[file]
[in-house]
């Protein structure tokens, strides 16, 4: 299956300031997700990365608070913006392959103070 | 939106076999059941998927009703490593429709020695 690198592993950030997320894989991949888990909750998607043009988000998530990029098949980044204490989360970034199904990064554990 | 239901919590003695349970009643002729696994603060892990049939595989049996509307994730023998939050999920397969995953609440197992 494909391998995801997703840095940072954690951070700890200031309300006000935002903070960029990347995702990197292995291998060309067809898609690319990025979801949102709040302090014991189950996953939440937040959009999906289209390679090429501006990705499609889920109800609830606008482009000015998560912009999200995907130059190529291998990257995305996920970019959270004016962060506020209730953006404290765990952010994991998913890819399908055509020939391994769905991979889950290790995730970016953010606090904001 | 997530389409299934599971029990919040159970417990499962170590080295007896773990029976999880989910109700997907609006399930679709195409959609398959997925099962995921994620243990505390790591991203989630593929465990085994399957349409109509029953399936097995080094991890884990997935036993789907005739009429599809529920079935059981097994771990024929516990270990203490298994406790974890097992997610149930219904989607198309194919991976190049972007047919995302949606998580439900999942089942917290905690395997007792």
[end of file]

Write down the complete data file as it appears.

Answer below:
[in-house]
């Protein structure tokens, strides 16, 4: 299956300031997700990365608070913006392959103070 | 939106076999059941998927009703490593429709020695 690198592993950030997320894989991949888990909750998607043009988000998530990029098949980044204490989360970034199904990064554990 | 239901919590003695349970009643002729696994603060892990049939595989049996509307994730023998939050999920397969995953609440197992 494909391998995801997703840095940072954690951070700890200031309300006000935002903070960029990347995702990197292995291998060309067809898609690319990025979801949102709040302090014991189950996953939440937040959009999906289209390679090429501006990705499609889920109800609830606008482009000015998560912009999200995907130059190529291998990257995305996920970019959270004016962060506020209730953006404290765990952010994991998913890819399908055509020939391994769905991979889950290790995730970016953010606090904001 | 997530389409299934599971029990919040159970417990499962170590080295007896773990029976999880989910109700997907609006399930679709195409959609398959997925099962995921994620243990505390790591991203989630593929465990085994399957349409109509029953399936097995080094991890884990997935036993789907005739009429599809529920079935059981097994771990024929516990270990203490298994406790974890097992997610149930219904989607198309194919991976190049972007047919995302949606998580439900999942089942917290905690395997007792």